Dealing with the Pandemic Blues

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Last week, I asked you guys what some of the biggest issues or challenges you’re currently dealing with in your life are. Not surprisingly, COVID-related matters seemed to be a recurrent theme: lacking motivation, concerns around mental health, negativity, social anxiety, and—despite all of this—how to foster feelings of hope. It’s been a long slog, my friends.

While I try to keep most of the messages I share on social media positive, I don’t want people to perceive that everything is hunky dory on my end. As we all know, social media only represents a minimal amount of someone’s life—their “highlight reel”, if you will. I too find myself struggling with issues surrounding my mental health, especially at this time. Although anxiety is something I’ve struggled with a lot over the past few years, I’ve found it’s started to peak even more given our current circumstances.

Journaling is a habit that I’ve picked up over the last several years. It’s helped me better understand my emotions, serves to reduce my anxiety, and helps me reflect more deeply on issues—providing more confidence to make difficult decisions in my life. It’s an introspective tool that I use regularly to do the ongoing, deep inner work. With that being said, I wanted to share a personal entry that I wrote in February of this year on a particularly bad day:

I’m struggling. The monotony of everyday life is really getting to me. I feel like I don’t have anything to look forward to.  I miss my friends. I miss hugs and intimacy. I miss the variety life has to offer. I’m alone with my thoughts too much. My anxiety is off the charts. I’m grieving the end of a relationship—I don’t have the usual distractions and finding it exponentially more painful. I’m trying to take care of myself, focus on me. Work on projects that are exciting. But some days I just don’t want to get out of bed. It’s hard to find motivation to do basic things. While running always makes me feel better, I’m pushing it off longer and longer. Sitting with my pain is too uncomfortable. I cry a lot. I’m back living with my family at 31 years old—not ideal at all. There’s a lot of tension with my family and I’m lashing out more and more for minuscule annoyances. I’m finding it hard to even go outside…it’s so cold and miserable out. COVID is really getting to me, but with the vaccine rollout in sight, I am becoming slightly more hopeful.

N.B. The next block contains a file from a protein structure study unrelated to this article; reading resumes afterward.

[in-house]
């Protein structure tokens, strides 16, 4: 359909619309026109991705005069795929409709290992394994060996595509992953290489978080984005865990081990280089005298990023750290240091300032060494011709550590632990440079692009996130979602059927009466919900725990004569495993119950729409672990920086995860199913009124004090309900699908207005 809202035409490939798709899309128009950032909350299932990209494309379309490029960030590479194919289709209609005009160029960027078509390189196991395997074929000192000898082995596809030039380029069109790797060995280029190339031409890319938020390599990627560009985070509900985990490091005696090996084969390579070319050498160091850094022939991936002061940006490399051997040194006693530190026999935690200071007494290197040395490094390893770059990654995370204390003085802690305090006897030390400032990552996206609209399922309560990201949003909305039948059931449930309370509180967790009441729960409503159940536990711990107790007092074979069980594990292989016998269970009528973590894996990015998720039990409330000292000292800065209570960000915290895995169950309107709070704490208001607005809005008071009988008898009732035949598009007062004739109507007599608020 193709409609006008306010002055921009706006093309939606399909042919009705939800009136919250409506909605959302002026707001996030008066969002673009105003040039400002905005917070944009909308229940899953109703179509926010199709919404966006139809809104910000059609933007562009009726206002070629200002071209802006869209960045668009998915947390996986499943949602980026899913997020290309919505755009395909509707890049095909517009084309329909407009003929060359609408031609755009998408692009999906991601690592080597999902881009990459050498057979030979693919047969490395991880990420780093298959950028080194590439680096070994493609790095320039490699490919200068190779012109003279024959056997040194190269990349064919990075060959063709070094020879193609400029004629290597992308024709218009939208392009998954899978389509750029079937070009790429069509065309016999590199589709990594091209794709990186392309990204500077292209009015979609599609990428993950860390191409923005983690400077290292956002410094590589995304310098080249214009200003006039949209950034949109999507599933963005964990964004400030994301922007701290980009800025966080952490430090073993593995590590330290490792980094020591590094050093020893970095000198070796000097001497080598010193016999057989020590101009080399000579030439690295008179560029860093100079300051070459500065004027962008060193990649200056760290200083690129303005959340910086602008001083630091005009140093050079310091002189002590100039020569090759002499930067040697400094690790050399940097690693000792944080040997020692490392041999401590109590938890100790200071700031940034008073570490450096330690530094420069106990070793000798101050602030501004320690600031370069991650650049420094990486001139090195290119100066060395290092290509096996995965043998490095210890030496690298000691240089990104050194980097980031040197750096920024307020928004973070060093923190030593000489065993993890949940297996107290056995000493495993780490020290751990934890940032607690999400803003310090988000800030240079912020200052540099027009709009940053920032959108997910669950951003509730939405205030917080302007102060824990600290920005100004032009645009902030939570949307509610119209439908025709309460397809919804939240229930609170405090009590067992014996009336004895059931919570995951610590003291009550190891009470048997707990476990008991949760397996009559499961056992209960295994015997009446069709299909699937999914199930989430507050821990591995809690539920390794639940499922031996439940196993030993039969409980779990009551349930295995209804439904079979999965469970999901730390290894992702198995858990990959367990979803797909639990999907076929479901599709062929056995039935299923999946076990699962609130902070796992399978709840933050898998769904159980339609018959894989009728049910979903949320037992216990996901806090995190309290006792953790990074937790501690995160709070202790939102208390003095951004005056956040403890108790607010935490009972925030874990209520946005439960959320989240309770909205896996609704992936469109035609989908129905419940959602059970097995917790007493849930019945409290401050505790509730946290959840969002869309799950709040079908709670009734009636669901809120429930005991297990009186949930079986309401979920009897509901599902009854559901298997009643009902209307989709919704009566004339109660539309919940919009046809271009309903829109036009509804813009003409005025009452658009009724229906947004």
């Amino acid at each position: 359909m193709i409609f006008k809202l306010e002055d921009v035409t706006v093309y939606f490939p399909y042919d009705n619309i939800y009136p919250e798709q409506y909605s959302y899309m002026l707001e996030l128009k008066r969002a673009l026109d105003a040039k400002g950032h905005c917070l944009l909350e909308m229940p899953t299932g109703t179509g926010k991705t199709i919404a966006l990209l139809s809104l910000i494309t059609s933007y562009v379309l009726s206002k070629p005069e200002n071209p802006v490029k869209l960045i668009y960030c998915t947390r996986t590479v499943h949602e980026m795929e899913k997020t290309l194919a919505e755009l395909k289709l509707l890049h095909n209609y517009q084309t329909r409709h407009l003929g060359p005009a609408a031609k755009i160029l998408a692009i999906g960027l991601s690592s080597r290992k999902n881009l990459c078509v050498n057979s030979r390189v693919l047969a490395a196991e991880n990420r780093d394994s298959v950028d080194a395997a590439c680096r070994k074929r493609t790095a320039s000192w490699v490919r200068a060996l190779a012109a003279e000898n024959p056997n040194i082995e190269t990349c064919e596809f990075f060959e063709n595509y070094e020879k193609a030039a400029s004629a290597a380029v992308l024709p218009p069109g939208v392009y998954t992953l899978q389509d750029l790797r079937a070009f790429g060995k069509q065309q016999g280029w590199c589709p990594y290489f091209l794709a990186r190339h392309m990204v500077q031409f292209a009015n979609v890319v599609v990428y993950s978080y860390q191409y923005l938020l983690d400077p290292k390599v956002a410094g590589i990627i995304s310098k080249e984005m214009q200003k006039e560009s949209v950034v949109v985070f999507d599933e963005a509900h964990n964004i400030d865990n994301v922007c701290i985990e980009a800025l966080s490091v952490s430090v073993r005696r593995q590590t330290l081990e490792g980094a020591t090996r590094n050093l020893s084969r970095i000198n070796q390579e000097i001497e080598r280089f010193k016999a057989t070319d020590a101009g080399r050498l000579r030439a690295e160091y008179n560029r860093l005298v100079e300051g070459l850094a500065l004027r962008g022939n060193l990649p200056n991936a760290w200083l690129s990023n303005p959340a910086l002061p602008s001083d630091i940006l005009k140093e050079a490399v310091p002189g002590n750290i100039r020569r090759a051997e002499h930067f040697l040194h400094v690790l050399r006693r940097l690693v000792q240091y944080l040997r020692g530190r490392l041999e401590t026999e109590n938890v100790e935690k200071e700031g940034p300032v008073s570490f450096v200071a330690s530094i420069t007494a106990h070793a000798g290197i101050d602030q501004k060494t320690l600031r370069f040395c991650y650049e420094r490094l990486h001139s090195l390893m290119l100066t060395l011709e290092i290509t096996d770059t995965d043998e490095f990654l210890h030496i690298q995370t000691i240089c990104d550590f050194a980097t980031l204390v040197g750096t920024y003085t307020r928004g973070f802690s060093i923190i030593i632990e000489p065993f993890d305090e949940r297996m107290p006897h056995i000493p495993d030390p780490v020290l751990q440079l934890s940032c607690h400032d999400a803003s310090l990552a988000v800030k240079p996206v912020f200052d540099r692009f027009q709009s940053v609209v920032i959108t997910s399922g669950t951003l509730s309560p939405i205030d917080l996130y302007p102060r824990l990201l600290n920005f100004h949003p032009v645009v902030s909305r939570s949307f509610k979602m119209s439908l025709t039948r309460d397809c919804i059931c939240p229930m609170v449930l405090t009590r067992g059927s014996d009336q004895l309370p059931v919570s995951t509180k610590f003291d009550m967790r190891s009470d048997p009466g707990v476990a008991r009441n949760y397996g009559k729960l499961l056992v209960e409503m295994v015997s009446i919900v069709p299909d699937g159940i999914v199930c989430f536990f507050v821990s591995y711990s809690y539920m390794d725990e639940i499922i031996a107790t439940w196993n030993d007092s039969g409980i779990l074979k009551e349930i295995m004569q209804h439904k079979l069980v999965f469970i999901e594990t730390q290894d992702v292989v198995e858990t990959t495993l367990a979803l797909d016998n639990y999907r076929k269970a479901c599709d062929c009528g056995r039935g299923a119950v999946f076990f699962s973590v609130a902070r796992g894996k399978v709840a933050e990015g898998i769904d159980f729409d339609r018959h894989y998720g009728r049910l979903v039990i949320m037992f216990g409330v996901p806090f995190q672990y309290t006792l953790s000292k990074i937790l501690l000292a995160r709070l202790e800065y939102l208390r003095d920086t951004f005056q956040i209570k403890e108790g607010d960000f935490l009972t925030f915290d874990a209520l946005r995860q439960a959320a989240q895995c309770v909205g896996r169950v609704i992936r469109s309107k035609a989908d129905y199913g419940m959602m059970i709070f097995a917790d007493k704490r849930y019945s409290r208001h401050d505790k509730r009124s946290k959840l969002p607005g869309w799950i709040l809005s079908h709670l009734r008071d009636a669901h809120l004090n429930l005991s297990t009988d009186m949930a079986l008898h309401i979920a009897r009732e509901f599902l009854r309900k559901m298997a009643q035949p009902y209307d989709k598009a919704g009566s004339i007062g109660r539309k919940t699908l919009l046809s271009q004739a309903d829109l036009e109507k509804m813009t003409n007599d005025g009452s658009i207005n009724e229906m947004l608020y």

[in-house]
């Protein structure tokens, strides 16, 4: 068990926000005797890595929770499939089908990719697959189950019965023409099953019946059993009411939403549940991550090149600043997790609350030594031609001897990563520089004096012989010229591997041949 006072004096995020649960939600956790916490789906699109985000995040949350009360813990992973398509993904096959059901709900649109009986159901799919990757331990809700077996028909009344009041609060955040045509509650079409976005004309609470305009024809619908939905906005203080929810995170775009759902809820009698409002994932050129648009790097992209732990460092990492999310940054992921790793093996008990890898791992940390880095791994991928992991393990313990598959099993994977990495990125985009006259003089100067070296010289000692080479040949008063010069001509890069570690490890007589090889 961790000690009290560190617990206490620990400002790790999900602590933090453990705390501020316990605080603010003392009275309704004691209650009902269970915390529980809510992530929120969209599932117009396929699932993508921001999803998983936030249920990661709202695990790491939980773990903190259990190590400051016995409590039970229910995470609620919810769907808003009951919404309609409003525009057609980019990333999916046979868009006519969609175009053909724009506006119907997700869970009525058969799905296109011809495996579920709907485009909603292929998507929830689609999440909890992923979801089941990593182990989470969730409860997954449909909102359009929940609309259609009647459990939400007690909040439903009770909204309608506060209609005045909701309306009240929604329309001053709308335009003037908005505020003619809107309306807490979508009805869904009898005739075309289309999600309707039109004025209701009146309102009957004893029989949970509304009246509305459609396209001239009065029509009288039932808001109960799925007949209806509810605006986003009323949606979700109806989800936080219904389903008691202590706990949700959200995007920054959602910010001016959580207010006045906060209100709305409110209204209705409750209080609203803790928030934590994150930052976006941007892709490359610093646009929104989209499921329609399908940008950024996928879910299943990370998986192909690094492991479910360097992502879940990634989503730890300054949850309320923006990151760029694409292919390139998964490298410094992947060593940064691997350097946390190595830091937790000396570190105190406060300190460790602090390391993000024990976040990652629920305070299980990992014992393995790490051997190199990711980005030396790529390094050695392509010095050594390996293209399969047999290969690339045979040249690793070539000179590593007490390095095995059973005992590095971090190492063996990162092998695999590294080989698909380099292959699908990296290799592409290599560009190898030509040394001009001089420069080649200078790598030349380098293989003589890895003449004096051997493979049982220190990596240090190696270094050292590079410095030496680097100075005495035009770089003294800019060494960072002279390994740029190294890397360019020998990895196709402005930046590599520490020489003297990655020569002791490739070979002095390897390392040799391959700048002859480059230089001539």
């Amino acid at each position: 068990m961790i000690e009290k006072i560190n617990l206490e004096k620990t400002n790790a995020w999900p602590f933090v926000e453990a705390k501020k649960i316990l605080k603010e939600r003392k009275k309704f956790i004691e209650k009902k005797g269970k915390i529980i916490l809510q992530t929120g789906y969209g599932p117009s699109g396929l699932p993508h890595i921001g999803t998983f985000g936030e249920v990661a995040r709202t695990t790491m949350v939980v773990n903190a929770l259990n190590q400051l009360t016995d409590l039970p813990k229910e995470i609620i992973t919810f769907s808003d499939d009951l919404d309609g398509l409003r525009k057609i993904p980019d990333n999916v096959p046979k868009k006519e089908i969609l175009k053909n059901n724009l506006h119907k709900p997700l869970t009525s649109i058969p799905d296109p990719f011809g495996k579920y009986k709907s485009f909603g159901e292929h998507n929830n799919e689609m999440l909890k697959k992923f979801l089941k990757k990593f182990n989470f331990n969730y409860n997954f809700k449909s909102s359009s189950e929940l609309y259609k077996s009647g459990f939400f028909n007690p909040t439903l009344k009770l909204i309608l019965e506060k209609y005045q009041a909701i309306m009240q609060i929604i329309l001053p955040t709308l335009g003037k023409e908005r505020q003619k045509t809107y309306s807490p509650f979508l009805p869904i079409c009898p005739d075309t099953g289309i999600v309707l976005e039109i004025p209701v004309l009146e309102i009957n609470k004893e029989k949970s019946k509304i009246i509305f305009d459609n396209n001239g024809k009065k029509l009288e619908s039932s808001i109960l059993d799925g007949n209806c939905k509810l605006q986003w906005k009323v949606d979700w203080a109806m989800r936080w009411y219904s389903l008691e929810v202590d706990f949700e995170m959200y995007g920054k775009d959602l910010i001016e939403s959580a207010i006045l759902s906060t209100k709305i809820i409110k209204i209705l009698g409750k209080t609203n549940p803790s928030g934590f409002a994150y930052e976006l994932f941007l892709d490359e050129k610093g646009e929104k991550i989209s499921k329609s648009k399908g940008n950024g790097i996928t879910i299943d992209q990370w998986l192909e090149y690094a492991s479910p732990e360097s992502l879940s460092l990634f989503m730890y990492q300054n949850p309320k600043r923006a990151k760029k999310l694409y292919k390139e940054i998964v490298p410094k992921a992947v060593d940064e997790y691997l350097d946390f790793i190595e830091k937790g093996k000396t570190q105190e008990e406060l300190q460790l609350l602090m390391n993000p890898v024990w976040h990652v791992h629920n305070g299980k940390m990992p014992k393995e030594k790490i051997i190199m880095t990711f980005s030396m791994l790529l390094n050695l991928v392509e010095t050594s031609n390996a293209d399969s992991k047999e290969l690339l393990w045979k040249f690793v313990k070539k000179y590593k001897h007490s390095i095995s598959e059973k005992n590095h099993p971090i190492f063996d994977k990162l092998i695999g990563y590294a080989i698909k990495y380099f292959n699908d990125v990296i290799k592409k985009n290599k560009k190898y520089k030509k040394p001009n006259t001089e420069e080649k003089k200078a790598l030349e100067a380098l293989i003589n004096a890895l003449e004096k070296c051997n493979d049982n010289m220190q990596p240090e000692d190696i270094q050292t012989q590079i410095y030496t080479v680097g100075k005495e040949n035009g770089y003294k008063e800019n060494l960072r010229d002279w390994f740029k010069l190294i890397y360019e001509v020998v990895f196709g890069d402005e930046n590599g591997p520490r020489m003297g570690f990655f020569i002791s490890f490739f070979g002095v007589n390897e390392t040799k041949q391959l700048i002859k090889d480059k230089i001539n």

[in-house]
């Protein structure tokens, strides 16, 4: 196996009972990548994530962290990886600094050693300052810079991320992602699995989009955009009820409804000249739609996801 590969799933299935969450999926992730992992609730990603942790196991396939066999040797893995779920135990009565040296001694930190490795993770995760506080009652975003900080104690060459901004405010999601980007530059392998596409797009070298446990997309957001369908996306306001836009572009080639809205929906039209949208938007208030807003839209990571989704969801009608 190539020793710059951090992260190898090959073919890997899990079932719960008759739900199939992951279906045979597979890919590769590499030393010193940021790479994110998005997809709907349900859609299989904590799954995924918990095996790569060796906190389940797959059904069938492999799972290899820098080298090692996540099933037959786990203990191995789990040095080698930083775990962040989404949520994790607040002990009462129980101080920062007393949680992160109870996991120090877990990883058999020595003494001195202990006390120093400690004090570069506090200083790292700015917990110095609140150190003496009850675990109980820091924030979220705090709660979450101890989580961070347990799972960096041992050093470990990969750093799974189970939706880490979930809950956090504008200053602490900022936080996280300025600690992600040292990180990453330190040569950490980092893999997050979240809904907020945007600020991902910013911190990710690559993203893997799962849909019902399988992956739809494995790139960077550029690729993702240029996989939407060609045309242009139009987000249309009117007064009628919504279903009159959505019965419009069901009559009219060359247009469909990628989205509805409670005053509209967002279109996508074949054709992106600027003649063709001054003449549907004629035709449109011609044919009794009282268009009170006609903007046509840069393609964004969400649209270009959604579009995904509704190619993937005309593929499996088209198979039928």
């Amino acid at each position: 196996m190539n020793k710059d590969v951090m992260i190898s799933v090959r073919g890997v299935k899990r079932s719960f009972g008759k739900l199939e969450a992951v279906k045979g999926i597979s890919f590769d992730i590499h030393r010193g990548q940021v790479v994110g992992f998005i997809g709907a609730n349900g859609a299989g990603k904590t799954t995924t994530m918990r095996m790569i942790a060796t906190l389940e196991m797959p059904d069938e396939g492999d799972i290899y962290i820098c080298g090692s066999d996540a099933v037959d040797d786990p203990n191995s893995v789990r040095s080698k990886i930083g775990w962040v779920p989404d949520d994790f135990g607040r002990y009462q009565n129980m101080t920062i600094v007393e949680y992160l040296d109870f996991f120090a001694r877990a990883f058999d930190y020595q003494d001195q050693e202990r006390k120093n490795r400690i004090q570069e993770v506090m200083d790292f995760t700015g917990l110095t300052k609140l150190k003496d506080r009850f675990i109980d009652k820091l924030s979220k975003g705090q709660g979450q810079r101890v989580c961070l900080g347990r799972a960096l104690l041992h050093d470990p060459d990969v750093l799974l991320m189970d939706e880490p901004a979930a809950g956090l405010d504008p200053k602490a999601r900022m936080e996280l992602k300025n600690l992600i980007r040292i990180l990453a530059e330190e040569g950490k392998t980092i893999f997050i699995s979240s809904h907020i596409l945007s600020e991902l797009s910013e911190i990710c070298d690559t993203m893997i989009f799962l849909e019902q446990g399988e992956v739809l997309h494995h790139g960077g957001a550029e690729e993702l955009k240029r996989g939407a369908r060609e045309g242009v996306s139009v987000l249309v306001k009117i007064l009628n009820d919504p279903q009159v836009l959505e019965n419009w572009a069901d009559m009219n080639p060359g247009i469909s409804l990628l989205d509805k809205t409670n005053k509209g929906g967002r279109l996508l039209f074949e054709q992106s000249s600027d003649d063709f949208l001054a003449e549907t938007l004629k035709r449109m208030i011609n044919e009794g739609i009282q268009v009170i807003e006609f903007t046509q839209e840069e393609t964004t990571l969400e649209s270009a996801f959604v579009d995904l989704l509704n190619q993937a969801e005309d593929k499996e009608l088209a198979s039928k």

Although I acknowledge there are people who are battling with COVID in extremely pressing ways (like losing loved ones, financial hardships, etc.), I also wanted to recognize that it’s affecting people’s wellbeing—mine included.

It hasn’t been all bad though and I’ve found that small, simple actions each day can lift my spirits. In a subsequent journal entry, I wanted to remind myself of the things I enjoy tackling each day—serving as a motivational refresh:

Journal Daily: take the time to acknowledge how I’m feeling that day, sort out my emotions, write about it, and take time to digest it. When I’m feeling deflated, writing down what I’m grateful is an instant mood-booster.

Laugh: whether that’s chatting with a friend, watching a show (ahem, Ru Paul), or just joking around with family.

Read: books have been therapeutic—a real friend and comfort to me. Read often and read a variety of genres.

Drink peppermint tea: sipping on peppermint tea and listening to my Stress Relief playlist on Spotify always helps lower my anxiety.

Call a friend: no matter how shitty I’m feeling, it’s important to call a friend and check in on someone else. You’ll feel better after.

Eat good food: eat healthy for energy, but also indulge in some of my favourite goodies. 

Be grateful: if you’re healthy, your family is healthy, or you’re surrounded by people you love and who love you back, hold on to this and be grateful for what you currently have.

Do deep work: get lost in important and meaningful work. Stay focused and turn off distractions. Plan, research, write, share. It’s cathartic.

Keep social media to a minimum: checking social media too much increases my anxiety exponentially. Put a limit on your usage—try scaling back to checking social media 3x per day maximum.

Turn the phone on airplane mode an hour before bed: read a book as a way of winding down before hitting the hay. Read something uplifting to balance out your energy before bed – you’ll have a more restful sleep.

Try not to drink coffee past 1pm: you won’t sleep.

Meditate daily: mediate for at least 10 minutes every day. Aim for 15-20 mins though. It keeps you centred, helps with focus, and it’s important to take a bit of time every day for yourself.

Be kind to yourself: you’re not going to feel great and motivated every day. Ride with the waves. Know that you’re doing the best you can every day. Practice self-compassion often and be content with the work you do in a given day.

Run and train: stay present in your workouts. Focus on one mile and one rep at a time–remember how good exercising makes you feel.

Be in nature: Go for walks and get outside every day (despite the weather). You will always return refreshed and feeling better.

While seemingly small, this list has helped me deal with the pandemic blues and pull myself out of dark places and bad days. If you don’t do this already, I highly recommend keeping a list of reminders that make you happy. Keep them handy and try to incorporate even just a few every day. Self-compassion has been the biggest one for me and is especially important when I’m tired, low energy and unproductive. 

It’s a really tough time for all of us and while some have it much harder, there’s some comfort in knowing that it’s a shared experience. Sending all my love to everyone.

Emily x

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